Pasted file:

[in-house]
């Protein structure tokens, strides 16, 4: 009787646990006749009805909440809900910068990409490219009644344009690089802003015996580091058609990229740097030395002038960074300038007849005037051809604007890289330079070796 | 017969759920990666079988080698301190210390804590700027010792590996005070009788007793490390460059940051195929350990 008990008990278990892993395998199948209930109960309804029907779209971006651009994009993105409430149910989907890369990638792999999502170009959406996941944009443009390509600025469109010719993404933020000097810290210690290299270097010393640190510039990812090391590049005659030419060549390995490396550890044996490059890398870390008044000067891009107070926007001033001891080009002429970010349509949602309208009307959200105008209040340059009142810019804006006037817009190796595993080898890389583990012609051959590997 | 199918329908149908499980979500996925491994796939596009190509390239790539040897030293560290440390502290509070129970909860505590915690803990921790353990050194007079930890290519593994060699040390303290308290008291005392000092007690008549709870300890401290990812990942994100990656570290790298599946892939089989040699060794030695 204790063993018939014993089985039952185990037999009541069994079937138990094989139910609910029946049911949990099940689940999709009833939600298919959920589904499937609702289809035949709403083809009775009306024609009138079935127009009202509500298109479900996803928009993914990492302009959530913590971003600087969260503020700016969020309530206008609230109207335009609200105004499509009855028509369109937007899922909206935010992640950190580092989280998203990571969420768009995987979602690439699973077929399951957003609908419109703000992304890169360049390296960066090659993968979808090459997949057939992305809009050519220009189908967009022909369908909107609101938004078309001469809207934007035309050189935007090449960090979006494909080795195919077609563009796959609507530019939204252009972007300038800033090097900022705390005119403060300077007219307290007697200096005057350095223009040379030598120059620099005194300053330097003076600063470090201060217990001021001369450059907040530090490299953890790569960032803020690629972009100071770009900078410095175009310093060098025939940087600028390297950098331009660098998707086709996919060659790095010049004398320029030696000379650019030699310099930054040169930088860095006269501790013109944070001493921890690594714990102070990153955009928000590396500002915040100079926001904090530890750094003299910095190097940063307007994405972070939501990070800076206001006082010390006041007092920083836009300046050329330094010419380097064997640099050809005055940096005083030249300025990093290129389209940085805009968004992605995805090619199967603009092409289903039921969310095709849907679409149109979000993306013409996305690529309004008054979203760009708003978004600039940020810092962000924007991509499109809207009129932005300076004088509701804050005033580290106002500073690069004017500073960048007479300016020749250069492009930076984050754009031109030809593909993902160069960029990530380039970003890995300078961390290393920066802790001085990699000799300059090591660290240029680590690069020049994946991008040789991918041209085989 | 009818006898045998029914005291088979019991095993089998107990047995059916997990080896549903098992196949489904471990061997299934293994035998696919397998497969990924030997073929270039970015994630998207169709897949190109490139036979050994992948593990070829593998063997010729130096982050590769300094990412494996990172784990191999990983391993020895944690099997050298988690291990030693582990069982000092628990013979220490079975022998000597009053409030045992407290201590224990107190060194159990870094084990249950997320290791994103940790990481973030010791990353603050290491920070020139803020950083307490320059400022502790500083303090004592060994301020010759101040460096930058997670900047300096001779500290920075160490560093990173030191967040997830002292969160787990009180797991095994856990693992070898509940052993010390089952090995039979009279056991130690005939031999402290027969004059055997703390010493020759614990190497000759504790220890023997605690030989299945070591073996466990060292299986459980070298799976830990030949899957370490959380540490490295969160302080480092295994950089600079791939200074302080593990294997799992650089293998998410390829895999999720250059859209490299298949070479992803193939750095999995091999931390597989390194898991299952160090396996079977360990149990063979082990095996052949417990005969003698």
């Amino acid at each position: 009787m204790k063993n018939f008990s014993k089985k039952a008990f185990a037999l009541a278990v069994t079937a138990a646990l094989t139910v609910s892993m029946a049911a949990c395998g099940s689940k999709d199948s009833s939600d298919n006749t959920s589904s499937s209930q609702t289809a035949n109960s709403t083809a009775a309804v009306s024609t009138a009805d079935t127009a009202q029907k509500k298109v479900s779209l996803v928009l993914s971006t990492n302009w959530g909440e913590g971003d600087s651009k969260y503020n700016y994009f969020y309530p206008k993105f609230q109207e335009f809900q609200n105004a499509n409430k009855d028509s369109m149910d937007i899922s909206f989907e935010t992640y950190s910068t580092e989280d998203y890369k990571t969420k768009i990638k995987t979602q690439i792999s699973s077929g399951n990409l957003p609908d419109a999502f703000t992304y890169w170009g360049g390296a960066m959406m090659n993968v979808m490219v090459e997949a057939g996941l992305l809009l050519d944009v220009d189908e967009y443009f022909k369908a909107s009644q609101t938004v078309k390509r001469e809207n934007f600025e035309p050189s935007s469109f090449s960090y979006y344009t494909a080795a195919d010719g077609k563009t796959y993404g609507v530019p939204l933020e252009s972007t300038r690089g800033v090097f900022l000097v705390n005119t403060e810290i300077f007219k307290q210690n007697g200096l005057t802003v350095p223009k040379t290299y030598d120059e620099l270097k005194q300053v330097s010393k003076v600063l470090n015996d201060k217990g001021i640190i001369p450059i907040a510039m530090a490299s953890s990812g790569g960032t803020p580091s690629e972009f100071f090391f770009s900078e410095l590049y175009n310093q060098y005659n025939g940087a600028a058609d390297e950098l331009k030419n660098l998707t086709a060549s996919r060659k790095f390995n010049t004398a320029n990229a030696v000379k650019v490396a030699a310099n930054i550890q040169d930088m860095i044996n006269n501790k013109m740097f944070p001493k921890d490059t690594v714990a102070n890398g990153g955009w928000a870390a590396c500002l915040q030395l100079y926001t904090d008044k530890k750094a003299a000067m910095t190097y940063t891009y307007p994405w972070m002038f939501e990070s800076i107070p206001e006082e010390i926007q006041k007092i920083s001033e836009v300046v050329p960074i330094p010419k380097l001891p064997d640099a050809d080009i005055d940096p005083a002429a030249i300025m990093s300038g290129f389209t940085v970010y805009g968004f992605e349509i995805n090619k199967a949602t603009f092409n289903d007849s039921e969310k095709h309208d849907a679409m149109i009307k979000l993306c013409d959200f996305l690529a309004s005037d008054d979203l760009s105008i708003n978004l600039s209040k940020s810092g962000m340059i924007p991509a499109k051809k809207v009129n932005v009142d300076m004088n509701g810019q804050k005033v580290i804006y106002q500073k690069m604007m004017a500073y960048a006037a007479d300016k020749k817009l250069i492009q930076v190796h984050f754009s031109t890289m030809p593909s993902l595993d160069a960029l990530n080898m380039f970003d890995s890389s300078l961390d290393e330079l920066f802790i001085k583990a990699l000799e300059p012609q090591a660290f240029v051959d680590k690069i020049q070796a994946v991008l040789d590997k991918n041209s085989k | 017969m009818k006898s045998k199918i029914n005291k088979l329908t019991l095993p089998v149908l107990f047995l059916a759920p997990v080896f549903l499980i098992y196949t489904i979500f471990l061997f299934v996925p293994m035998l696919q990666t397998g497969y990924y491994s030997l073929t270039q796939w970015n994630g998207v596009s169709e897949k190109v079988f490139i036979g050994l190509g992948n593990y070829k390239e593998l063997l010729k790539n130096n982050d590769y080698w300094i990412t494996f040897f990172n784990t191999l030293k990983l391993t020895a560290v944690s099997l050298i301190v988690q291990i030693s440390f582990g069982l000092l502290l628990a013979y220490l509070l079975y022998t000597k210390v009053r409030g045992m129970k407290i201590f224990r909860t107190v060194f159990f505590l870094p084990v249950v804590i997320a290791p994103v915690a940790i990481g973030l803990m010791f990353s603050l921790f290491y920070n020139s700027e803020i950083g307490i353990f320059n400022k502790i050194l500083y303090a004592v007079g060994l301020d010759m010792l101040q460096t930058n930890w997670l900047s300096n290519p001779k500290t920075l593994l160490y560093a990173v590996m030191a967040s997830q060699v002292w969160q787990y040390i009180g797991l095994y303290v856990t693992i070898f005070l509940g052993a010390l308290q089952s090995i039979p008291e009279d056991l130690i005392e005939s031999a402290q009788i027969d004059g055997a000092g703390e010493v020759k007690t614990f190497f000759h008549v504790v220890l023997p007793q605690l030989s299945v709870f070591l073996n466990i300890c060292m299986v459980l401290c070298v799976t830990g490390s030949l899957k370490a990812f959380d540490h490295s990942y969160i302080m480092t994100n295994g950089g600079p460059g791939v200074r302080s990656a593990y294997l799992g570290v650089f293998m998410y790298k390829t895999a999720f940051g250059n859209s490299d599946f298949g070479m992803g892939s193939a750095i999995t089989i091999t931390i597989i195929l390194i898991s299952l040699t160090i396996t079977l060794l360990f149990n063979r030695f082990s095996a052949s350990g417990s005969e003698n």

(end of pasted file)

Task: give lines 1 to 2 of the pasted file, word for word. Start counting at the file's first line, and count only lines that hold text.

[in-house]
């Protein structure tokens, strides 16, 4: 009787646990006749009805909440809900910068990409490219009644344009690089802003015996580091058609990229740097030395002038960074300038007849005037051809604007890289330079070796 | 017969759920990666079988080698301190210390804590700027010792590996005070009788007793490390460059940051195929350990 008990008990278990892993395998199948209930109960309804029907779209971006651009994009993105409430149910989907890369990638792999999502170009959406996941944009443009390509600025469109010719993404933020000097810290210690290299270097010393640190510039990812090391590049005659030419060549390995490396550890044996490059890398870390008044000067891009107070926007001033001891080009002429970010349509949602309208009307959200105008209040340059009142810019804006006037817009190796595993080898890389583990012609051959590997 | 199918329908149908499980979500996925491994796939596009190509390239790539040897030293560290440390502290509070129970909860505590915690803990921790353990050194007079930890290519593994060699040390303290308290008291005392000092007690008549709870300890401290990812990942994100990656570290790298599946892939089989040699060794030695 204790063993018939014993089985039952185990037999009541069994079937138990094989139910609910029946049911949990099940689940999709009833939600298919959920589904499937609702289809035949709403083809009775009306024609009138079935127009009202509500298109479900996803928009993914990492302009959530913590971003600087969260503020700016969020309530206008609230109207335009609200105004499509009855028509369109937007899922909206935010992640950190580092989280998203990571969420768009995987979602690439699973077929399951957003609908419109703000992304890169360049390296960066090659993968979808090459997949057939992305809009050519220009189908967009022909369908909107609101938004078309001469809207934007035309050189935007090449960090979006494909080795195919077609563009796959609507530019939204252009972007300038800033090097900022705390005119403060300077007219307290007697200096005057350095223009040379030598120059620099005194300053330097003076600063470090201060217990001021001369450059907040530090490299953890790569960032803020690629972009100071770009900078410095175009310093060098025939940087600028390297950098331009660098998707086709996919060659790095010049004398320029030696000379650019030699310099930054040169930088860095006269501790013109944070001493921890690594714990102070990153955009928000590396500002915040100079926001904090530890750094003299910095190097940063307007994405972070939501990070800076206001006082010390006041007092920083836009300046050329330094010419380097064997640099050809005055940096005083030249300025990093290129389209940085805009968004992605995805090619199967603009092409289903039921969310095709849907679409149109979000993306013409996305690529309004008054979203760009708003978004600039940020810092962000924007991509499109809207009129932005300076004088509701804050005033580290106002500073690069004017500073960048007479300016020749250069492009930076984050754009031109030809593909993902160069960029990530380039970003890995300078961390290393920066802790001085990699000799300059090591660290240029680590690069020049994946991008040789991918041209085989 | 009818006898045998029914005291088979019991095993089998107990047995059916997990080896549903098992196949489904471990061997299934293994035998696919397998497969990924030997073929270039970015994630998207169709897949190109490139036979050994992948593990070829593998063997010729130096982050590769300094990412494996990172784990191999990983391993020895944690099997050298988690291990030693582990069982000092628990013979220490079975022998000597009053409030045992407290201590224990107190060194159990870094084990249950997320290791994103940790990481973030010791990353603050290491920070020139803020950083307490320059400022502790500083303090004592060994301020010759101040460096930058997670900047300096001779500290920075160490560093990173030191967040997830002292969160787990009180797991095994856990693992070898509940052993010390089952090995039979009279056991130690005939031999402290027969004059055997703390010493020759614990190497000759504790220890023997605690030989299945070591073996466990060292299986459980070298799976830990030949899957370490959380540490490295969160302080480092295994950089600079791939200074302080593990294997799992650089293998998410390829895999999720250059859209490299298949070479992803193939750095999995091999931390597989390194898991299952160090396996079977360990149990063979082990095996052949417990005969003698």